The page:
Remember when you were a new employee on the first day of the job. It can be intimidating, especially if no one tells you what is expected or what you are supposed to do. Assign a mentor or be one yourself so that the new employees feel welcome and have someone to ask when they have questions. This is a win-win because mentored employees are going to understand the position a lot more quickly than employees left to fend for themselves.
If you follow these golden rules of interviewing, you will still be negotiating like a pro.

Mary Greenwood, Attorney, HR Director and
Author, How to Interview LIke a Pro, winner of 13 book awards

How to Interview Like a Pro: Now That you got the Job, do you Really Want it?

Do I really want the job?

You get the job offer, but you are not sure whether you will accept the offer. Do you have cold feet and buyer's remorse or is this job not really the best move for you at this time?
Here are some questions to ask yourself to determine whether to accept the offer or to stay at your same job.
1. Have I learned everything I can at my current job?
You need to look at the pros and cons of your current job. There must be a reason you started looking at other positions. If you truly have nothing more to learn and the job is boring and repetitive, then this may be a good time to leave.
2. What are the real opportunities at the new job other than money?
Look at what your new job provides beyond salary. Will there be better mentors, cutting-edge technology, or better working conditions? If the answer is yes, then it may be a good time to seek those opportunities.
3. Does this job fit in with your long-term goals?
The job may sound very exciting and fun, but does it fit in with your long-term goals? If it doesn't, perhaps your goals have changed. The point is that you have to look at a total career for every job move. If the job adds new skills and experience, it may be a good fit for the long haul?
4. Is this a once-in-a-lifetime job that you will regret if you don't take it now?
The conventional wisdom is that "opportunity only knocks once" and that "opportunity often comes at an inopportune time." Only can you make that decision. If you have been looking at jobs for a long time, you should know how often a job like this comes onto the market.
5. Can I afford a lower salary? Do I need a second job?
If the employer has offered you a lower salary than your present position, can you afford to take the position, even if it is your "dream job?"
Be realistic about hos much salary you will need to live comfortably. What is the cost of living in the new area? If it is lower, that will help your expenses. If it is higher, you may need to consider a second job. If you take a second job, does that diminish the positive aspects of your "dream job?" Will you have the energy and stamina for the new job if you are worried about day-to-day living expenses?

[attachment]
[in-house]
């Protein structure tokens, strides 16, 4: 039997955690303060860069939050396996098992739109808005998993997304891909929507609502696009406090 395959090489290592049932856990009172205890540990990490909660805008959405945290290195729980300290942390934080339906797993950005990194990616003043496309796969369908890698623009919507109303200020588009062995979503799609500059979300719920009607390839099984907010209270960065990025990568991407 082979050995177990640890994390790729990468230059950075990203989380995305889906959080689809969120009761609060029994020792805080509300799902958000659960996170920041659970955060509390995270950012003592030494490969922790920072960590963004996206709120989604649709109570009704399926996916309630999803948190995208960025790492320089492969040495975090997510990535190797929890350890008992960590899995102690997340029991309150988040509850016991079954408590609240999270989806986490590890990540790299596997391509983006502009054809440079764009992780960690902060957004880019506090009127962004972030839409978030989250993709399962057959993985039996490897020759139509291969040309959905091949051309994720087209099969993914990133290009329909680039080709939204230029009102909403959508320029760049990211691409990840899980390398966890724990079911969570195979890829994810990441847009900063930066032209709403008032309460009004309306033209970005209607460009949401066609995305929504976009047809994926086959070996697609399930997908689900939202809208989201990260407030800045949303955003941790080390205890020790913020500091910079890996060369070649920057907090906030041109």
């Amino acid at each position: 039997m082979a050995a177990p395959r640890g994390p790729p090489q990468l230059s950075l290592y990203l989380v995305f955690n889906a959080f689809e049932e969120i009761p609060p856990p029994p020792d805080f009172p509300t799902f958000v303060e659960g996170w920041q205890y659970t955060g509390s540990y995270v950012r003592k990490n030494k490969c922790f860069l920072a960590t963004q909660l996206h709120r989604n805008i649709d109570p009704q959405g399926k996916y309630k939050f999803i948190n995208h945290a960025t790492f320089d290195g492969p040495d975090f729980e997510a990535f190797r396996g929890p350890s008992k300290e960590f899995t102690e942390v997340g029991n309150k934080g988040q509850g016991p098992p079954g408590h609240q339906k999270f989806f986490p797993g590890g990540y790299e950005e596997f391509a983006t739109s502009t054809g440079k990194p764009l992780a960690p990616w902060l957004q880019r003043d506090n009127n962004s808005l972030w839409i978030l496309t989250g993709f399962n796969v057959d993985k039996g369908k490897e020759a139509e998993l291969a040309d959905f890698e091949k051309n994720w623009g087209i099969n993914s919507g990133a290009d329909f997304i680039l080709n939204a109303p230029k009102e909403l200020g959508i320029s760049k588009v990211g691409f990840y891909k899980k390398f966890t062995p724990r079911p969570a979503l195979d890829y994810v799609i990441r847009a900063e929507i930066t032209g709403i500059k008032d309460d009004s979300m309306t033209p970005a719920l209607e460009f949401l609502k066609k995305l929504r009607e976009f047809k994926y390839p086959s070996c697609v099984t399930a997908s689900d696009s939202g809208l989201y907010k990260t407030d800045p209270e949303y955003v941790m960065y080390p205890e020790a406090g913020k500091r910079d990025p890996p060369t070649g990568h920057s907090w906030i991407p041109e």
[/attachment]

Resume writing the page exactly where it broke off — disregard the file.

Before making your final decision as to whether to accept the position, you may want to ask when your first performance evaluation will be and whether you would be eligible for an increase at that time.
Only you and your family can make this important decision. It is important to weigh all the factors so that you don't have any regrets after you have made it.
If you follow these, suggestions, you will be interviewing like a pro.

Mary Greenwood, HR Director, Attorney and Author of
How To Interview Like A Pro, winner of 13 book awards.

Tuesday, July 16, 2013

How to Interview Like a Pro: Give Proper Notice and Help with the Transition

Give Proper Notice

The first question a new employer asks is how soon can you start. It is very exciting to get a new job offer, and it is tempting to start right away. However, resist that urge. It is very important to give your current employer sufficient notice. You need to give at least the minimum required by the company policy manual, whether it is two weeks or six weeks or something in between. However, sometimes an employer does not want your services once you inform them that you are leaving. I had one boss who viewed getting a job with someone else as a betrayal and did not even want to speak with me once I made the announcement that I was taking another job.
If you don't give proper notice, it can backfire on you with your new employer and your old employer. Your new boss may think you lack integrity if you do not give notice to your current employer. He may also wonder if you are going to give short notice if and when you leave the new job.
Leaving without the proper notice can also mean that you are not leaving in good standing with your current employer. This can have ramifications until the end of your career. Some employers have a policy that if you did not leave in good standing you are not eligible for rehire. This means that any reference from this employer will show that you are not eligible for rehire, whether you ever thought about going back or not. As a Human Resources Director, I have also seen old employees come back and apply for their old jobs many years later, not knowing that they are automatically excluded if they did not give the proper notice.